As businesses across the nation are gearing up to reopen, they are worried about doing so. This according to a survey by LendingTree. Nearly half of small business owners (46%) worry they cannot afford to resume normal operations following mandated closures to slow the spread of COVID-19.
A key challenge they say that might hinder them from opening is a lack of funding to maintain operations. Some 39% of small business owners say they fear they would not generate enough sales to make opening worthwhile.
LendingTree Reopening Small Business Survey
Their fears stem from adhering to safety guidelines that would limit their capacity to 25% or 50%. This they say would affect their bottom line. In addition, fears their staff might not return (5%) will also limit their ability to serve enough customers to turn a decent profit. Though a majority (52%) expect their entire workforce to return when they open, close to a quarter (23%) say they will do so with less staff working for fewer hours.
Those planning to get all engines up and running (54%) plan to inform customers of their reopening through email. To further encourage business, 43% plan to offer special promotions or sales. A further 31% plan to use paid social media ads to promote their business in the first month after reopening. Another 35% expect to take advantage of unpaid organic social media content. Less than 9% of businesses say they are going to opt-out of promoting their business after reopening.
Concerns Over a Second Wave
Despite the optimism towards reopening there are concerns of a second wave of infections. Over a quarter of the respondents (30%) are nervous they may have to shut down again if there is another spike in infections.
Despite this, almost six in ten small businesses are set to reopen as soon as they are allowed. With 15% saying they are willing to wait and see before opening while another 26% are not sure whether they will ever open.
Only 17% of small businesses say they will get the same number of customers spending the same amount they did prior to the outbreak of the coronavirus. Even more surprising, only 11% of the respondents say they have no anxiety about reopening.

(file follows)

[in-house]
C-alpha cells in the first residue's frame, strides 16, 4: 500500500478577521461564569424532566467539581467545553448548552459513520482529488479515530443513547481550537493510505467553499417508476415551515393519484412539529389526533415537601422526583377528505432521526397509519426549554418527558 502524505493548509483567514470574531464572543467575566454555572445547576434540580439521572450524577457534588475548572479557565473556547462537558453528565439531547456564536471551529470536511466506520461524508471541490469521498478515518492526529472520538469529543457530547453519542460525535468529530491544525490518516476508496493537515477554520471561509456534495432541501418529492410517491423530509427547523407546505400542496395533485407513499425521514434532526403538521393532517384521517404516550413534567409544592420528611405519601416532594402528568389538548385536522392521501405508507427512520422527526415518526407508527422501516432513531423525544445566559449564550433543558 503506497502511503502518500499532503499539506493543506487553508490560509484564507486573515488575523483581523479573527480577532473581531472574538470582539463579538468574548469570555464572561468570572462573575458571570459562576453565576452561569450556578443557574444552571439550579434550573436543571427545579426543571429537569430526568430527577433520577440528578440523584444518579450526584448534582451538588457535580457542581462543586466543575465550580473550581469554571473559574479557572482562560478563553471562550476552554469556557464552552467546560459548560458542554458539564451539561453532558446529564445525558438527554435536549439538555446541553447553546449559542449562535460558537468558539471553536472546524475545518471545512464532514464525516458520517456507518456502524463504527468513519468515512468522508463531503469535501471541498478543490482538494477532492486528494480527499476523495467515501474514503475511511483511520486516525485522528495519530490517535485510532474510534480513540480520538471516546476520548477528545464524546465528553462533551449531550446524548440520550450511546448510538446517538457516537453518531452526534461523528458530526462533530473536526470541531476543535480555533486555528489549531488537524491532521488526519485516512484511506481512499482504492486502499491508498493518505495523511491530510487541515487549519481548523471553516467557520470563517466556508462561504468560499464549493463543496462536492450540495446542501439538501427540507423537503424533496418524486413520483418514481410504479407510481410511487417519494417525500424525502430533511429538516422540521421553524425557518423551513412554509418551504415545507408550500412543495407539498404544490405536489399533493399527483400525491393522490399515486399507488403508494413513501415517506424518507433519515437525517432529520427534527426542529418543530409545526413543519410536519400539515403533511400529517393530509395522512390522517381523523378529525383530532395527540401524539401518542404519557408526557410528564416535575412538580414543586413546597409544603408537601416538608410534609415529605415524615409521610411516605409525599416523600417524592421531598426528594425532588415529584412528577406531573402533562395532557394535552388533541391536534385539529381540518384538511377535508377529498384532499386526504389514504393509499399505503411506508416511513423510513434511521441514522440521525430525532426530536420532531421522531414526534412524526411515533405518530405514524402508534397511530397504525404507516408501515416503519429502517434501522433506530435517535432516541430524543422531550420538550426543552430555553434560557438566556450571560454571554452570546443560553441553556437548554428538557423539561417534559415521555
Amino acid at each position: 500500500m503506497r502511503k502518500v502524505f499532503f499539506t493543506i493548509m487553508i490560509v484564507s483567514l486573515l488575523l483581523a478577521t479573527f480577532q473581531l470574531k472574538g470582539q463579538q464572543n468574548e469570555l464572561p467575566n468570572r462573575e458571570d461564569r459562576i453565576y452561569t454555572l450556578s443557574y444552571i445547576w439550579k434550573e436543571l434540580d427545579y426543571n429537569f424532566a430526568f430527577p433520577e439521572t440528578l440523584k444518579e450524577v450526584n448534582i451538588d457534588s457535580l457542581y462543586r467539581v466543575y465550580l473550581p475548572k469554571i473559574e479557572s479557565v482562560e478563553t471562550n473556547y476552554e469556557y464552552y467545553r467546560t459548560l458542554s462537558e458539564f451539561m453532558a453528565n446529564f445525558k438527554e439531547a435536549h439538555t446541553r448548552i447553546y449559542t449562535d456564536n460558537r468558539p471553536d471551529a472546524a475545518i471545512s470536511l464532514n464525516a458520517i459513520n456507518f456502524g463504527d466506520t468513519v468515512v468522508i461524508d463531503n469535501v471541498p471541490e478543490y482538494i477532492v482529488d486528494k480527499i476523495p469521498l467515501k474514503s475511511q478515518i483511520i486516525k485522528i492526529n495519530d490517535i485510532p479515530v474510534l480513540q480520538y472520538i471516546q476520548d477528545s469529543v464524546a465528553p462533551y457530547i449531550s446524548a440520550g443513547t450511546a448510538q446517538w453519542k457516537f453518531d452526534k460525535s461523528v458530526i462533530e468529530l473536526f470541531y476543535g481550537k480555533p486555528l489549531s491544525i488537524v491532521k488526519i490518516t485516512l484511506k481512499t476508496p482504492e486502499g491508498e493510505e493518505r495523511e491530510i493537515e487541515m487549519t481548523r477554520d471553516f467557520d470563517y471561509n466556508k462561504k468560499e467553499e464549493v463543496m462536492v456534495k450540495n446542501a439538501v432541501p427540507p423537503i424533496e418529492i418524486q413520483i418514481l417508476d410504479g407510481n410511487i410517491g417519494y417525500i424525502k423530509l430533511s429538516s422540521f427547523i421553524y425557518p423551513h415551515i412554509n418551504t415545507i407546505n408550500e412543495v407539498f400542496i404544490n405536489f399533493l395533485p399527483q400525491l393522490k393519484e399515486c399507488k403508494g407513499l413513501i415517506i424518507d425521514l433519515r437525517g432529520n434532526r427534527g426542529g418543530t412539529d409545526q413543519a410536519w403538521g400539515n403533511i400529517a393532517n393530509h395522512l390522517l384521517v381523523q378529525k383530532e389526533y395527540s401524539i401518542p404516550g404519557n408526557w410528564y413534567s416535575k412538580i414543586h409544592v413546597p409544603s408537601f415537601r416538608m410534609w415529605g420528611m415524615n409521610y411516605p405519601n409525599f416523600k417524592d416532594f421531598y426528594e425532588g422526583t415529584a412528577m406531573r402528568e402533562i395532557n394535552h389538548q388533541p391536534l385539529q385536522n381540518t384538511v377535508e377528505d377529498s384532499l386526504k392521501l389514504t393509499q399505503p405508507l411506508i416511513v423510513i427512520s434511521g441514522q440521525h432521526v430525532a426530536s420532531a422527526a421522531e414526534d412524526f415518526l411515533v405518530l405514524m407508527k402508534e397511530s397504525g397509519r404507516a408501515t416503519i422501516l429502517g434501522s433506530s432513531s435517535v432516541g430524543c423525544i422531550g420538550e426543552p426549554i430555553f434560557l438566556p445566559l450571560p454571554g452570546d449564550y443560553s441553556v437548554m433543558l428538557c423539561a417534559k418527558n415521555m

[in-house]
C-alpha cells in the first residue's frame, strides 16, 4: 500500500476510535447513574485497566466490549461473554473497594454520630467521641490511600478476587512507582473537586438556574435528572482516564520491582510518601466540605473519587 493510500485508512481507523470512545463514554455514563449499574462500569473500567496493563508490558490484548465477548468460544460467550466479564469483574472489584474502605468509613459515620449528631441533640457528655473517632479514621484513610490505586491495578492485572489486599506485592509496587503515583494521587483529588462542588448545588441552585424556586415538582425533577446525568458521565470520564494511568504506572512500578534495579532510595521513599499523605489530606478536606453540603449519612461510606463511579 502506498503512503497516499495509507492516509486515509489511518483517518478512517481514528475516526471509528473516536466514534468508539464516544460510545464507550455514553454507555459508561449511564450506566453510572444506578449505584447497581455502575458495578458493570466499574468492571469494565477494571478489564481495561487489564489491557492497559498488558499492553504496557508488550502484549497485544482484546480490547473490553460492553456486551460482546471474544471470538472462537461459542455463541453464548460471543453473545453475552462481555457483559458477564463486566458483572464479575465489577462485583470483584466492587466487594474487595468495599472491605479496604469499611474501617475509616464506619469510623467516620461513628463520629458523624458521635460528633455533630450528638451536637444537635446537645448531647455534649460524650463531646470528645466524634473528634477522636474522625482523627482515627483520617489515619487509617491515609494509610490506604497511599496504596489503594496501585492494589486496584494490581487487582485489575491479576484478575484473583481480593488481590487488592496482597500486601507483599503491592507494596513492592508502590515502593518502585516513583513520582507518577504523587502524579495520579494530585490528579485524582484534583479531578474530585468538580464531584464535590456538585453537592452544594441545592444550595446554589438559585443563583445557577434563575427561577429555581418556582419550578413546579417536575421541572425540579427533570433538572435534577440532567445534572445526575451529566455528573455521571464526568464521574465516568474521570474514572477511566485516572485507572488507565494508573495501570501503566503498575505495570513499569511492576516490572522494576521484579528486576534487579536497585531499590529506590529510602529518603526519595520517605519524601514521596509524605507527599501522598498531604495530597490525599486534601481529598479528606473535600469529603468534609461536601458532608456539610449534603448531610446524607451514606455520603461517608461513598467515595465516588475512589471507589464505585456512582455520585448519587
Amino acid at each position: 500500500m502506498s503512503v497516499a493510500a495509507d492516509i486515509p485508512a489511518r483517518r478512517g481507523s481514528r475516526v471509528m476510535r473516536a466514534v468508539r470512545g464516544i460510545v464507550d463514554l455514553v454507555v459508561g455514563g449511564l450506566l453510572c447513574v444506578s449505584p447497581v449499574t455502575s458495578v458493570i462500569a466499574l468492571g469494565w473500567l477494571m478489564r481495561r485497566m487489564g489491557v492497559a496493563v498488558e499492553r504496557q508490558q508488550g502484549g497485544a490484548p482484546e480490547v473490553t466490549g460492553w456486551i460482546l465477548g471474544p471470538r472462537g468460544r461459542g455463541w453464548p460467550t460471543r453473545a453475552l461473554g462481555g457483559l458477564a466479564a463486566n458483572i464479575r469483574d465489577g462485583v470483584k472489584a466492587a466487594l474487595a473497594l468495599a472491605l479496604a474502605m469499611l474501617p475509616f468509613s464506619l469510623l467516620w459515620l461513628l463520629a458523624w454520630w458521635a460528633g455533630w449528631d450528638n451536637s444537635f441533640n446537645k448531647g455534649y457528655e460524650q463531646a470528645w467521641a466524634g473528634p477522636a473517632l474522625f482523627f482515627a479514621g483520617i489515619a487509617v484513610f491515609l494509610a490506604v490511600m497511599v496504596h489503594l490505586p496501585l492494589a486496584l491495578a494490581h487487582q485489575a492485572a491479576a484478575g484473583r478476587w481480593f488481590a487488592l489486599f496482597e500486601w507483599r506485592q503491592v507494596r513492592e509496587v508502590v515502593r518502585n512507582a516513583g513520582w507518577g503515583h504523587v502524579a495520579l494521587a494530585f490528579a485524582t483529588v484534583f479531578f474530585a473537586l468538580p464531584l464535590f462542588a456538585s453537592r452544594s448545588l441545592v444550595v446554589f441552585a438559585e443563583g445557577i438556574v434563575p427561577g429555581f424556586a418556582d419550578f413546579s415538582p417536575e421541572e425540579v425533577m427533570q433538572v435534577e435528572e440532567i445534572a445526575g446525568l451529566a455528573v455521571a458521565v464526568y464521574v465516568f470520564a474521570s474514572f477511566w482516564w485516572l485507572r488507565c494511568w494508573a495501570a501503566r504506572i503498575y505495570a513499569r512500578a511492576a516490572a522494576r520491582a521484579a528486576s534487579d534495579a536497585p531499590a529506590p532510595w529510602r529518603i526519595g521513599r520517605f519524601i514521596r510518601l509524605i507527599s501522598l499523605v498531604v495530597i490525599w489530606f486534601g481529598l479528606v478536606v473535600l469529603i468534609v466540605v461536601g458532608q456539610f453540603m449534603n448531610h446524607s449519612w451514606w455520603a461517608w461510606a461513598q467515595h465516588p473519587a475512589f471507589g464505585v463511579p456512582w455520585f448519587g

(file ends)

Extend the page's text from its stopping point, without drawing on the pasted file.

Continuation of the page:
Challenges of Reopening for Small Business Owners
As the outbreak unfolded companies were forced to shutter as global supply chains collapsed and shutdowns were imposed. In a bid to help businesses withstand the impact of the covid19 pandemic support for businesses came through the Small Business Administration’s Paycheck Protection Program (PPP) and the Federal Pandemic Unemployment program.
The nation also saw its unemployment rate reach 14.7 % in April. With some states seeing high unprecedented unemployment records. Nevada had the highest unemployment rate of 28.2 percent, followed by Michigan, 22.7 percent, and Hawaii, 22.3 percent. Some hope that reopening quickly would help get people back to work, but will need to deal with the difficulty of many businesses operating at partial capacity.
This led to some 63% of small businesses applying for funding through the Paycheck Protection Program (PPP). Of those surveyed only 44% have received funding while 28% are still waiting to hear back on whether their applications have been approved.
Even those who have received PPP funding say that they still face challenges before reopening and would require additional cash injections. Further, still there are fears on whether they would be eligible for the PPP forgiveness.
Anxiety Over PPP Forgiveness
As per the Program, borrowers are required to spend at least 75% of PPP loan funds on payroll expenses and no more than 25% on mortgage interest, rent payments and utilities to qualify for forgiveness. Requirements for forgiveness rests on their ability to spend those funds within eight weeks of receiving their loan.
Furthermore, any reductions in the employees during the eight-week period; reduction in pay for any employee beyond 25% of compensation year; compensations exceeding $100,000 in wages for individual employees could also affect forgiveness.
Unless Congress passes legislation that would extend that eight-week period many fear they may not meet the requirement given the uncertainty of the business environment.
Despite the financial concerns and the lifting of restrictions. Businesses will still have to placate concerns of both customers and employees being inside their places of business.
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